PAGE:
This post may contain affiliate links or mention our own products, please check out our disclosure policy.

What To Do If Your RV Oven Won’t Light

This post was updated on March 15th, 2024

Girl lighting RV oven - Feature photo for RV oven won't light

What To Do If Your RV Oven Won’t Light

RV ovens can be a challenge to light for various reasons. Is your RV oven being used as a breadbox? Here’s what to do if your RV oven won’t light.

RV oven troubleshooting

It’s not uncommon to see RV ovens that have never been used. Some people choose to do all their cooking outdoors, but some just don’t want to fight with lighting the oven.

Many residential ovens are electric, requiring no special operation besides turning a knob. Gas ovens in residential settings are mostly problem-free as they generally stay lit and only require lighting after power outages or a gas issue.

Sign up for the newsletter today!

Please enter a valid email address.

An error occurred. Please try again later.

× logo

Thank you for subscribing to the Do It Yourself RV newsletter, keep your eye on your inbox for updates.

Having your RV oven not light when needed can be frustrating and may lead to peanut butter and jelly sandwiches all week while camping.

So let’s look into what to do if your RV oven won’t light.

How does your RV oven work?

RV ovens are gas appliances fueled by the propane tanks onboard your RV. The stovetop burners are simply connected to the gas line, and when you turn the knob for that burner, propane is released. The lighting is achieved by turning the spark knob or pushing and holding a button until it lights.

Your RV oven is a little different as it most likely has a pilot light similar to furnaces and water heaters. RV pilot lights in most ovens do not have a sparker and need to be lit manually.

Inside your oven, close to the bottom and towards the back, will be a location to light the pilot light. With the gas turned on, the oven knob will be turned and pressed in. Holding the knob in allows propane to be released. This gas can then be ignited by a lighter.

Once the pilot light is ignited, you will see the blue flame. Continue to hold in the knob for approximately 15 seconds and then release. The pilot light should stay lit. The knob can then be adjusted to the desired temperature for the oven.

Once lit, the pilot light can remain on for your stay – it doesn’t have to be lit each time. This means you can turn the oven on and use it as needed. Some people do choose to light the pilot light each time to save a small amount of propane and for peace of mind. When working properly, a pilot light will shut off the gas if the flame is lost. This avoids unburnt gas from entering your RV.

What to do if your RV oven won’t light

If you look at online forums and chats, RV ovens that won’t light are a big topic. Often it is a simple fix, and you are on your way to a hot dinner.

No gas

The oven requires propane to operate, so no gas means no oven. If your stovetop is working, then you know you have propane. On some units, there is a tab behind the burner knob that may be bent or not depressing the gas release. This is an easy fix and may be the problem if nothing else obvious is wrong.

If the stovetop isn’t working, check that you have propane in your tanks and they are fully open.

Dirty oven

Ovens can become messy with grease and food building up inside. The pilot light, thermocouple, and distribution unit for the flame all need to be clean to operate properly.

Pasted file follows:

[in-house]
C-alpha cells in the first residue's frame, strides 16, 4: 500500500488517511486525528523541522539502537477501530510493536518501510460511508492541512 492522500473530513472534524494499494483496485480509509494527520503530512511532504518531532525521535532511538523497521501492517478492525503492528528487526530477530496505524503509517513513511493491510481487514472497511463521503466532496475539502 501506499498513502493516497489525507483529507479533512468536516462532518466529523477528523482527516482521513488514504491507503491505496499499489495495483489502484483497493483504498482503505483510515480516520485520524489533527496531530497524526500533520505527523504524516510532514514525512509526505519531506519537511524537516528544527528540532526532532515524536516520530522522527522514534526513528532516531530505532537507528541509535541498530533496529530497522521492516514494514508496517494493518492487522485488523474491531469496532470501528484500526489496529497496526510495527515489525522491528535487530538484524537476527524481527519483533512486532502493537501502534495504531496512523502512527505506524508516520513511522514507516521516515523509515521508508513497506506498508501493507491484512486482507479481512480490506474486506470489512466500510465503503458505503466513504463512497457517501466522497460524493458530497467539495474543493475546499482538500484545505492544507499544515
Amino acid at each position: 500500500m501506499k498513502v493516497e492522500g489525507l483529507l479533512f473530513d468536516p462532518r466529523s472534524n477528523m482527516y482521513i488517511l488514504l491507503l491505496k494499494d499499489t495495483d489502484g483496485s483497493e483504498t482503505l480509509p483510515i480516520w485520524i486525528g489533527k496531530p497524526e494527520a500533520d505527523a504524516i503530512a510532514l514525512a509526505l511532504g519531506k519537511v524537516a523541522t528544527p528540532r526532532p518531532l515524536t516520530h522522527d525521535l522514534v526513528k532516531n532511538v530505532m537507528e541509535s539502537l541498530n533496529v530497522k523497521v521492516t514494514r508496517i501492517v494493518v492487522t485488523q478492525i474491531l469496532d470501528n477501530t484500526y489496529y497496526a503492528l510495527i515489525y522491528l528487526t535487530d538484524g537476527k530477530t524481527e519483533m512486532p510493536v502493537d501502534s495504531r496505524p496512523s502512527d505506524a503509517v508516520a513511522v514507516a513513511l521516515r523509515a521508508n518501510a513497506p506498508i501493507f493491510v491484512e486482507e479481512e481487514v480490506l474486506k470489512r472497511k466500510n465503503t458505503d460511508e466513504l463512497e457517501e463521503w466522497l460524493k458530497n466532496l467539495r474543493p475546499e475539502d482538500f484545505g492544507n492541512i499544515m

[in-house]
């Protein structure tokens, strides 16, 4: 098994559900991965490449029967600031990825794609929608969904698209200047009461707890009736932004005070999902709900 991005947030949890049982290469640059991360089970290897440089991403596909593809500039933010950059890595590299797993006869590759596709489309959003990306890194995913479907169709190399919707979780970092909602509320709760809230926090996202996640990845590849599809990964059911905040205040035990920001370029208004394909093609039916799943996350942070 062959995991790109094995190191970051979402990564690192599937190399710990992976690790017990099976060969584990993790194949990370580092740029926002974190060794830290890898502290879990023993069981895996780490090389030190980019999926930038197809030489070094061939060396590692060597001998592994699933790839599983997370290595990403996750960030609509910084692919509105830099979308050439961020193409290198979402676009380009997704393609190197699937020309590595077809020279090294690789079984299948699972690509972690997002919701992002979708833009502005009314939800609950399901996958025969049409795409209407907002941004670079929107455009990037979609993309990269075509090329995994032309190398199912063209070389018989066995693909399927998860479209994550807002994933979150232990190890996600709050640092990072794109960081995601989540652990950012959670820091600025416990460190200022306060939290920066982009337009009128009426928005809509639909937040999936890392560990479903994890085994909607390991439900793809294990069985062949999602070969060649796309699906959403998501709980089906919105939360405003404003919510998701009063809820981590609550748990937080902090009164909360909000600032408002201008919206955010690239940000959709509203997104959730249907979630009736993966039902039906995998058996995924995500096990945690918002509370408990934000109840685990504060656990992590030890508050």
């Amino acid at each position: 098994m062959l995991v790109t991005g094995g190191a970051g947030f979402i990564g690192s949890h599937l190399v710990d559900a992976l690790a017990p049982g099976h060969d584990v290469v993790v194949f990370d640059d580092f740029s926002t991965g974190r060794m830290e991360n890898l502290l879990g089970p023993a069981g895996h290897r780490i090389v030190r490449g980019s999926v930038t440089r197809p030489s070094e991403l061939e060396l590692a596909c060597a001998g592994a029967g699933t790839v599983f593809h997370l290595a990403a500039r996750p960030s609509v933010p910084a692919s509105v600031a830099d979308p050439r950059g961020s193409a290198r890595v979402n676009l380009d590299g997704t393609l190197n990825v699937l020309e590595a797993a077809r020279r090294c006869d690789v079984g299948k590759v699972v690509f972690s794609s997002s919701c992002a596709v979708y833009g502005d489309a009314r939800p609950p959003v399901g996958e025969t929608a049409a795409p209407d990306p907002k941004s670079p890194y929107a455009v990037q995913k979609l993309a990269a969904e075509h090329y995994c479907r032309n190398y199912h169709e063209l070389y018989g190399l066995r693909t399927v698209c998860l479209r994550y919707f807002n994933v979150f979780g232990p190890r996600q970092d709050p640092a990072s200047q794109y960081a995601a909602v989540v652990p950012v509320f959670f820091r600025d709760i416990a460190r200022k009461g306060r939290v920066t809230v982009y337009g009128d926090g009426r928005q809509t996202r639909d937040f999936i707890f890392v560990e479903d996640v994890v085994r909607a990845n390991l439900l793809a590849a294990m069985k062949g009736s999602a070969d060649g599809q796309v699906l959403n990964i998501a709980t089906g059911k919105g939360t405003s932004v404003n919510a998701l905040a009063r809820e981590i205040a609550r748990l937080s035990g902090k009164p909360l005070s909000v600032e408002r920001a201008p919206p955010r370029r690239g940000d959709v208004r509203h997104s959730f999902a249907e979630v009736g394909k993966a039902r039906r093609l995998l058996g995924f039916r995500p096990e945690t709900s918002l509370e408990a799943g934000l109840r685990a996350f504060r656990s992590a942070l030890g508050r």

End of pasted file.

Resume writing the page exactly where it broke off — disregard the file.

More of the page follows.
Cleaning your RV oven after each use will lessen the chance of grease and food build-up and eliminate the need for a full-on deep clean after months of neglect.

Blocked orifice

The gas line running to your oven will have a very small orifice to contain the gas to a small direct flow towards the thermocouple. This tiny hole can easily become blocked and reduce or eliminate the flow of gas.

The orifice can be unblocked using a needle or small metal wire. The entire tip can also be unscrewed and soaked in a solvent if needed. It is possible the orifice has been damaged or collected hardened-on debris and needs to be replaced.

Air in the gas line

If air enters the fuel line running to the oven, this can prevent lighting. An easy fix is to simply open a stovetop burner and allow some propane to escape. The line for the oven and burners will be joined, so any air should be expelled.

If doing so, it is a good idea to open some windows, turn on the stovetop exhaust fan, and avoid any spark or flame until the gas is dispersed.


The thermocouple is a crucial part of the lighting operation. It will be located close to the lighting area. It needs to stay clean and spaced at a certain distance from the gas port to operate correctly.

The thermocouple is heated and sends this signal to the gas valve to allow gas to flow. If the thermocouple doesn’t sense heat, it won’t allow the gas to flow from the gas valve.

If the spacing of the thermocouple is too large, the pilot light will not stay lit. If you have a pilot light that lights and goes out, this could be your problem.

In this case, adjust the space slightly so that it is smaller and try again.

The thermocouple itself can also go bad and need replacing. The ceramic body can crack, and if so, will no longer be usable. There is also a wire running from the thermocouple that can become damaged or fail.

Thermocouple replacement is an easy DIY repair.

Keeping your RV oven clean will help to eliminate no starts. However, as with all things, RV repairs will be needed at some point. Understanding why your RV oven won’t light will save you time searching for the issue.

Make sure you keep track of all your RV maintenance and repairs with an online tool such as RV LIFE Maintenance. Not only can you keep all of your documents in one place, but you’ll also receive timely reminders when maintenance is due to help you avoid costly repairs and potentially serious accidents.

Continue reading: